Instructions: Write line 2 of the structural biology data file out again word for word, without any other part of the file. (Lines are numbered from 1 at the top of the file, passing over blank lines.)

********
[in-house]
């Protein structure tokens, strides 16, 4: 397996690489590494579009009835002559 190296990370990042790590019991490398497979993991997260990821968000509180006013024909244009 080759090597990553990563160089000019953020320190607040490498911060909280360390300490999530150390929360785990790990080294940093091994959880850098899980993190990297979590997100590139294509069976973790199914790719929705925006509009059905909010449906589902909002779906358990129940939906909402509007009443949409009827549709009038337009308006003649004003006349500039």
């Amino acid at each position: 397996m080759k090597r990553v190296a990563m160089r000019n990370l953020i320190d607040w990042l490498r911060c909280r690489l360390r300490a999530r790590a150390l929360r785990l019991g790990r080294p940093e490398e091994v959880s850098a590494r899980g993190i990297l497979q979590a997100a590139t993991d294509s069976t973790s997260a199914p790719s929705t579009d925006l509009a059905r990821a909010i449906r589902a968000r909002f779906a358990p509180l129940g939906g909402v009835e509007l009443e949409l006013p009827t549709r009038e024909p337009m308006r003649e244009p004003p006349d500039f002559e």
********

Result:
């Protein structure tokens, strides 16, 4: 397996690489590494579009009835002559 190296990370990042790590019991490398497979993991997260990821968000509180006013024909244009 080759090597990553990563160089000019953020320190607040490498911060909280360390300490999530150390929360785990790990080294940093091994959880850098899980993190990297979590997100590139294509069976973790199914790719929705925006509009059905909010449906589902909002779906358990129940939906909402509007009443949409009827549709009038337009308006003649004003006349500039």